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Technology experts to train teachers in computing

22/01/2015 Joanna
Experts from several leading technology firms are to help teachers across the country prepare for the introduction of the new computing curriculum.

Education secretary Nicky Morgan announced that £3.6 million of government funding has been pledged to support five new projects in which experts provide training for primary school teachers at top-tier institutions like Queen Mary University of London, University College London and the University of Oxford.

Services provided through the new projects, which will involve companies such as O2 and Google, include online seminars, national conferences, booklets for teachers and video examples of teaching approaches.

Some £15,000 from the Department for Education (DfE), and £15,000 from the University of Northampton and Turn IT On, will be used by the Centre for Educational Consultancy and Development at Oxford Brookes University to deliver training through a Massive Open Online Course.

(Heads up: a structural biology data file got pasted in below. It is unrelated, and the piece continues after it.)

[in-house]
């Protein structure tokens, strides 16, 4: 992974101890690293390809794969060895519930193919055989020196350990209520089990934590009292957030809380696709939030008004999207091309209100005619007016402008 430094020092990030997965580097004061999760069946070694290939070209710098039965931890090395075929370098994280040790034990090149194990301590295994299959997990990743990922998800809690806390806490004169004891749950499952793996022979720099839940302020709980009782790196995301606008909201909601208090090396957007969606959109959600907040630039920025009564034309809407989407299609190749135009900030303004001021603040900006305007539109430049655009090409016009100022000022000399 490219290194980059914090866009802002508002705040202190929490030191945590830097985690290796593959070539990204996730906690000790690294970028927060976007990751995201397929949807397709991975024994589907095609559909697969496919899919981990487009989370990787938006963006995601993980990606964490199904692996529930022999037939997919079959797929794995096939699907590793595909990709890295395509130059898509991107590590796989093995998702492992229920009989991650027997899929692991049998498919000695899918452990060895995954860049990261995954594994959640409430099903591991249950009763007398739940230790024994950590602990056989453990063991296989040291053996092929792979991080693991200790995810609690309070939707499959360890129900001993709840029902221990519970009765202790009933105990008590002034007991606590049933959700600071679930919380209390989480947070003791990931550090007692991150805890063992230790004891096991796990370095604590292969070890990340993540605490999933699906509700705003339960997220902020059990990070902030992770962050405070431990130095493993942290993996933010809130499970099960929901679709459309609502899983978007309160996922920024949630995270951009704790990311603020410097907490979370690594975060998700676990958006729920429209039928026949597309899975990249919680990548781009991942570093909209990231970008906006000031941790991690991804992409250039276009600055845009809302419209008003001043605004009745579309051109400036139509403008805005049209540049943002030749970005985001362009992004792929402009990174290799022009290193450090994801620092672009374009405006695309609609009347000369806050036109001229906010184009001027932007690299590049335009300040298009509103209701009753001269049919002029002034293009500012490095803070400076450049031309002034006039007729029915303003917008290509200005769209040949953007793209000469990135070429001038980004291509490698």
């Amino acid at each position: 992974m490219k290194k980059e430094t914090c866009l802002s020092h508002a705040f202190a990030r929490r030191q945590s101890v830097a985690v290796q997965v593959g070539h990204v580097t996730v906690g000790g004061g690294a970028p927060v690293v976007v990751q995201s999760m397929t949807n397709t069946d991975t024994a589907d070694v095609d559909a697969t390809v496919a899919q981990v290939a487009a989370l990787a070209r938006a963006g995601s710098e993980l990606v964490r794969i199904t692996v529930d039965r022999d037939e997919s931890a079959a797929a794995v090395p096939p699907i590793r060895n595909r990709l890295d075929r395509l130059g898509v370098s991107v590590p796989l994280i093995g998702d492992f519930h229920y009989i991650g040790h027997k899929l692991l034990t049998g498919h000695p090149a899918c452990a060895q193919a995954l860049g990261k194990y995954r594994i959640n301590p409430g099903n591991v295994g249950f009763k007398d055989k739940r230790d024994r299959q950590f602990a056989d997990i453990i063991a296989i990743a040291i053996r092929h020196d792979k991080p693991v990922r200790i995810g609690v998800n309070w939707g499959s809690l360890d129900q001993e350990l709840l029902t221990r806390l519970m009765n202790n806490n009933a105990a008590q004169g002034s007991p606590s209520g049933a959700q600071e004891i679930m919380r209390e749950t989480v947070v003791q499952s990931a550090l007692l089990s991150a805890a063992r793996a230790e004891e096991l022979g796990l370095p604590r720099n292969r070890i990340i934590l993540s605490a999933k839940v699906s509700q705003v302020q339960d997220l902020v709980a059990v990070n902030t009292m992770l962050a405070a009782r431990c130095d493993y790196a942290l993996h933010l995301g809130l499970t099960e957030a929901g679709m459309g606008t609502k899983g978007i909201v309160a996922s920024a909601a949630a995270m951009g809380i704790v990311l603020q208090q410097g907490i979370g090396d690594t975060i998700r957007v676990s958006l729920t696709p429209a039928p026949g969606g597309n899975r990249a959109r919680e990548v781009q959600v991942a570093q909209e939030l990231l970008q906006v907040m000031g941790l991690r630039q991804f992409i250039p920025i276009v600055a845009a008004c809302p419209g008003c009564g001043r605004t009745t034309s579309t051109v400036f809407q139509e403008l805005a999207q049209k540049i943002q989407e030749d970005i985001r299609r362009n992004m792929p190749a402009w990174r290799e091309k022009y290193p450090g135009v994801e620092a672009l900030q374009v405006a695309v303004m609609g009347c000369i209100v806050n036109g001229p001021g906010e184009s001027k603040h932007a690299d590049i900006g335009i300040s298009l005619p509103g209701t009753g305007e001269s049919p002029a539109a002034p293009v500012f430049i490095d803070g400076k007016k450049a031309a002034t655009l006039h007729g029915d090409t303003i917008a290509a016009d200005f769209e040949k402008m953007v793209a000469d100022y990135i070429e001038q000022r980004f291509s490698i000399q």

Another project, involving Queen Mary University of London working closely with Hertford College, Oxford, will use £25,000 of DfE money and a further £25,000 matched funding from Google to create resources that promote computing-related thinking skills.

The new curriculum, which has already been studied by more than four million primary school children, places a greater emphasis on experience of programming and understanding the fundamental principles of computer science.

Ms Morgan said: "I am delighted that once again top industry experts have taken an active role in helping develop these projects, and I look forward to seeing them pay dividends in our classrooms."

In June 2014, 43,000 teachers were offered training in the curriculum by companies like Microsoft and IBM.

The new initiatives will add to the sector-led training work that is currently taking place, including the creation of a network of 400 'master teachers' by the British Computer Society to train staff in other schools and provide resources for use in the classroom.

In addition, Computing at School has been provided with £1.1 million to help train primary teachers already working in the classroom through online resources and school workshops.

Posted by Charlotte MichaelsADNFCR-2164-ID-801771388-ADNFCR
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